Facing the scale, fighting the past.
An earlier version of this post appears at the author’s personal blog.
There is a scale in my bathroom. It is not my scale, but it is in my space. Every time I take a shower, I drop my clothes next to it and look at it and feel it look at me. Like it’s challenging me.
I have an interesting history with scales. Although I can remember being dissatisfied with my body from a young age, I can’t ever really remember being dissatisfied with my weight, specifically. I can’t remember a time where I weighed “too much” or even a time where I was aware of what I weighed at all. I was aware that I was fatter than the other girls, but there was no number attached to it. It was an idea, a notion. But it was strong enough, even without a specific number, to affect the way I felt about my body and myself and to keep me locked in disordered eating patterns for years.
Even at the height of my disordered eating habits, I wasn’t weighing myself. It wasn’t because I wasn’t concerned with how fat I was—trust me, I was—but because in everything I had ever read about eating disorders, a preoccupation with scales was one of the biggest symptoms, and I refused to be sick. I refused to be disordered. I stepped on the scale at the doctor’s office and that was it. I told my friends how I didn’t weigh myself, how I didn’t care about some stupid number. I acted like this made my eating behaviors OK, like there was nothing wrong with me or the way I treated myself as long as I wasn’t focused on a number, like nobody would notice how much trouble I was in as long as I wasn’t outwardly obsessed with my body. And for the most part, it worked.
It’s important to note that I have never had an officially diagnosed eating disorder. For a year in high school, I secretly kept a food journal and restricted myself to 900 calories a day. I watched myself turn from a size 18-sometimes-16 to a size 14-sometimes-12 and acted like I had no idea where the weight was going, like it was some natural occurrence that I had no part in.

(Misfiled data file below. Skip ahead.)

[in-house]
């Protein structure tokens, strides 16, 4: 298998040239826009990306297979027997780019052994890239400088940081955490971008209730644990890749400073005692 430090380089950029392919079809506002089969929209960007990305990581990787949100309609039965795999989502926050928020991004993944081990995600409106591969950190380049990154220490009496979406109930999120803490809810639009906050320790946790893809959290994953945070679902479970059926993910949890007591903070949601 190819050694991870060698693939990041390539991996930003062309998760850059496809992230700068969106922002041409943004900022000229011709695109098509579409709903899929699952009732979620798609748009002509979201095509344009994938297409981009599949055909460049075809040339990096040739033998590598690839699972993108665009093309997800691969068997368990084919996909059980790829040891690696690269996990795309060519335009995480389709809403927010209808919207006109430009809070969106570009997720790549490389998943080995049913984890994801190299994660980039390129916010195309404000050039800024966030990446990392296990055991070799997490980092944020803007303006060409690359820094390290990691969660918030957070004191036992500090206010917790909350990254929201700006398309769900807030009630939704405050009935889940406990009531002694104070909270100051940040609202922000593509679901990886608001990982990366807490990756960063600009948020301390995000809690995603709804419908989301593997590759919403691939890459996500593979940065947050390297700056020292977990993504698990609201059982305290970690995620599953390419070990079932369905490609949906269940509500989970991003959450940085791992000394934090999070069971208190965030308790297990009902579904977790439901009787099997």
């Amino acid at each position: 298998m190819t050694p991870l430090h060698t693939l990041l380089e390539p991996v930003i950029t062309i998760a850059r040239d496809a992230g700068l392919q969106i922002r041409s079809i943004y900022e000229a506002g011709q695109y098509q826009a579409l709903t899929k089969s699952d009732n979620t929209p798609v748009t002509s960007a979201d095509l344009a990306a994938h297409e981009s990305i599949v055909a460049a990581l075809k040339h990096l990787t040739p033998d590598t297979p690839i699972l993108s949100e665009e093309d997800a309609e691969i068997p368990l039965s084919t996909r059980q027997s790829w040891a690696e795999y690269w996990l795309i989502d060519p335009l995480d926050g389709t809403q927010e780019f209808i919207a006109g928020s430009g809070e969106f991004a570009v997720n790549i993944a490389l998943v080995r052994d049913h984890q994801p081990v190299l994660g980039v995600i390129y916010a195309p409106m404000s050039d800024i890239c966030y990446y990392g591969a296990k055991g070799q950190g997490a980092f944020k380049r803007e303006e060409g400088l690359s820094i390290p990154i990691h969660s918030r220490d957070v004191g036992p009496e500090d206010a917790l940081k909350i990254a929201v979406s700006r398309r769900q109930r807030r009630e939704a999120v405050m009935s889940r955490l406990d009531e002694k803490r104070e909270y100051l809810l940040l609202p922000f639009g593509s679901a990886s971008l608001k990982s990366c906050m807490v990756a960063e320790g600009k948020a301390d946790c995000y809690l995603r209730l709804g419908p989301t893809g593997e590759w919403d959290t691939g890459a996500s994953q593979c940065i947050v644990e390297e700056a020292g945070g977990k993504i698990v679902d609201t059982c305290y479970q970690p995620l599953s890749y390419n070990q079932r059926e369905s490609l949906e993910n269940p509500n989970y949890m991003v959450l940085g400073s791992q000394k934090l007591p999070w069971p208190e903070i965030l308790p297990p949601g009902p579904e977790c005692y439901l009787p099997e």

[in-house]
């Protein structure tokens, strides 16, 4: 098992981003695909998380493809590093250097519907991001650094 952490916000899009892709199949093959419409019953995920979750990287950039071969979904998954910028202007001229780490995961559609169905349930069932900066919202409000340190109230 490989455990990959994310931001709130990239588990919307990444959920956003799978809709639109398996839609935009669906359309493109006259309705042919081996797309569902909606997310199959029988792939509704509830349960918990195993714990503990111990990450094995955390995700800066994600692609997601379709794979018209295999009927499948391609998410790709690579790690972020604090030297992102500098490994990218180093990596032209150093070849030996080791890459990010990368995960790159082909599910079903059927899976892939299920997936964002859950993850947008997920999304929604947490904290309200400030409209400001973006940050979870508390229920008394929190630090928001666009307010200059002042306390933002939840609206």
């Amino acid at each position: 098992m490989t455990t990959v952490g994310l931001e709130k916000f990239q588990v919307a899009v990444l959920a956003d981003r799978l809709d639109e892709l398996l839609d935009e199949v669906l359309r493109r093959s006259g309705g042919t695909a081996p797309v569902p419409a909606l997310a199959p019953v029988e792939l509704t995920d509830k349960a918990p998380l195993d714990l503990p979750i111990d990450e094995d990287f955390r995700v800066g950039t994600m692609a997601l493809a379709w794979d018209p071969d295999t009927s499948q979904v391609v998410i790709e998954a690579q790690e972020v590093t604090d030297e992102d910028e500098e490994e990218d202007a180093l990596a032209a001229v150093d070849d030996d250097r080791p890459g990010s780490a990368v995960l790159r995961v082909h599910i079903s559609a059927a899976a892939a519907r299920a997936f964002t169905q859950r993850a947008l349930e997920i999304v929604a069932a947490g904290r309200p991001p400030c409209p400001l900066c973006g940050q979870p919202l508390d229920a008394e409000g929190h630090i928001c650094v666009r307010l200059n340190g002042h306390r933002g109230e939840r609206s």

I was so good at hiding my behavior behind my anti-scale rhetoric. In fact, I was downright body positive, encouraging my friends to throw out their own scales and embrace their figures and ignore the sizes stitched into their jeans even as I obsessively tracked the number of calories going into my body every day. Those behaviors continued into college, where I eventually ended up limiting myself to one meal a day. I was hungry so often that I lost my ability to recognize what hunger felt like. But I fit no diagnostic criteria; I did not weigh myself; I even wrote term papers about fatphobia in feminism: as far as I was concerned, I was nowhere near sick.
Through a lot of struggle and reflection, I eventually recognized that I had a problem and took steps to overcome it. Now I eat well. I count nothing. I focus on how foods make my body feel rather than how they make me look. It’s been a struggle, but I’m the happiest with my body that I have ever been; 99% of the time I think I look fantastic.
So yesterday, I got on that bathroom scale. I got tired of it challenging me, so I stepped onto it, confident that I was finally ready to see what it had to tell me. I wasn’t ready for what came next.
The number that came up was the highest I’d seen on a scale since I was 17. As soon as that realization hit me, I felt sick. As though by reflex, I started considering the possibility of skipping breakfast, thinking about how easy it would be to replace lunch with coffee, imagining myself explaining to my roommates that I was eating a tiny dinner because money was tight.
It took me ten minutes of mental calorie-counting to realize what I was doing. Suddenly, I was angry. I was ashamed at myself for immediately falling into those thoughts, thoughts I hadn’t had in nearly two years. I was furious that something that I thought I had beaten had come back so effortlessly, had reappeared and taken control as though it had never gone away at all.
And that’s the point of this, I suppose: these things don’t just go away. Not after six months or a year or two years. Maybe not at all — I don’t know.
I’m mostly good at fighting off my food demons, good at ignoring or counteracting anti-fat messages, good at loving my body and loving myself. But there are still moments that catch me by surprise, where the voice of my past sneaks in and whispers to me: “Well, you did it once and you turned out alright, didn’t you? What’s the harm in doing it again? You weren’t even sick, really.” Those moments are hard. They are scarce, but they are scary.
I thought facing the scale would be a victory. I thought it would be a sign of my full recovery. I thought I was ready, that I was better. Now I realize that perhaps I’m not, that perhaps facing a scale on a regular basis is not something that I can handle. More importantly, I think, is that it is not something I need to handle. I don’t need to “beat” that scale. I have nothing to prove, except that I am here, and that I am happy, and that I am healthy. And if staying healthy means never stepping on a bathroom scale again, then so be it.